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US approves remdesivir drug to treat Covid-19 patients, says Trump

Lab technicians load vials of remdesivir at a Gilead Sciences facility in La Verne, California, on March 18, 2020.
Lab technicians load vials of remdesivir at a Gilead Sciences facility in La Verne, California, on March 18, 2020. © Gilead Sciences, via Reuters

The US Food and Drug Administration (FDA) has granted authorisation to Gilead Sciences Inc. for emergency use of its experimental antiviral drug remdesivir to treat patients with Covid-19, President Donald Trump announced on Friday. 

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US medical officials have announced evidence from a trial that remdesivir helped patients with serious cases of Covid-19 recover faster.

Trump has been a vocal supporter of remdesivir as a possible way to bring the novel coronavirus pandemic under control. Nearly 65,000 Americans have died in the global crisis.

Initially developed by Gilead Sciences Inc. to combat Ebola, the treatment has proven to be effective against the various coronaviruses that have emerged since the early 2000s.

Gilead said on Wednesday the drug had helped improve outcomes for patients with Covid-19, the disease caused by the coronavirus, and provided data suggesting it worked better when given earlier in the course of infection.

The closely watched drug has moved financial markets in recent weeks, following the release of several studies that painted a mixed picture of its effectiveness.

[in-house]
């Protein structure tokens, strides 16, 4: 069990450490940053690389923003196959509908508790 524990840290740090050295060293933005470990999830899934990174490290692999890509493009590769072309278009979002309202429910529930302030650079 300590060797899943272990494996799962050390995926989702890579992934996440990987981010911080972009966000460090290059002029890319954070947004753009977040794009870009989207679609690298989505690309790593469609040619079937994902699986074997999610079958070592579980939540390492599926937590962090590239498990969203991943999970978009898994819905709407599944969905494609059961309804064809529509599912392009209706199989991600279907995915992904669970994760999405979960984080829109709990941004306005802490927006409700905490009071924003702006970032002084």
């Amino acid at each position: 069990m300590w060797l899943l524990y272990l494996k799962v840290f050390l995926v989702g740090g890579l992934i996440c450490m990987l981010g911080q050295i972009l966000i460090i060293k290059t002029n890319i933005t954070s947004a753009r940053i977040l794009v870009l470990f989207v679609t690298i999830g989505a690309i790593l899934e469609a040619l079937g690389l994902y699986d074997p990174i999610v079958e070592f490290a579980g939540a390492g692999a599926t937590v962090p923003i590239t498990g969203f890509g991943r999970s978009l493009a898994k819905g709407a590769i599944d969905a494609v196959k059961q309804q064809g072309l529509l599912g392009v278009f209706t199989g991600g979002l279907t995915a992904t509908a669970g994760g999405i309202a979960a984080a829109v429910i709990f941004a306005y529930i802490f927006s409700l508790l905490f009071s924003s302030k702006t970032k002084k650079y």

Vice President Mike Pence said 1.5 million vials would start being distributed to hospitals on Monday.

Different results in US and China

Dr Anthony Fauci, director of the US National Institute of Allergy and Infectious Diseases and a prominent member of the White House’s coronavirus task force, oversaw the US study on 1,063 patients in the US, Europe and Asia to test the effectiveness of the antiviral drug.

The data, Fauci told reporters earlier this week, "shows that remdesivir has a clear-cut, significant, positive effect in diminishing the time to recovery" of Covid-19 patients. 

But a team of Chinese researchers published much less encouraging conclusions in the British medical journal The Lancet.

Their experiment, conducted on 237 severely ill patients in 10 hospitals in Hubei province (the region where the epidemic originated), appeared to indicate that remdesivir makes little difference. "Unfortunately, our study shows that this treatment does not provide any specific benefit compared to a placebo," wrote Bin Cao, the main author of the article.

(FRANCE 24 with REUTERS)

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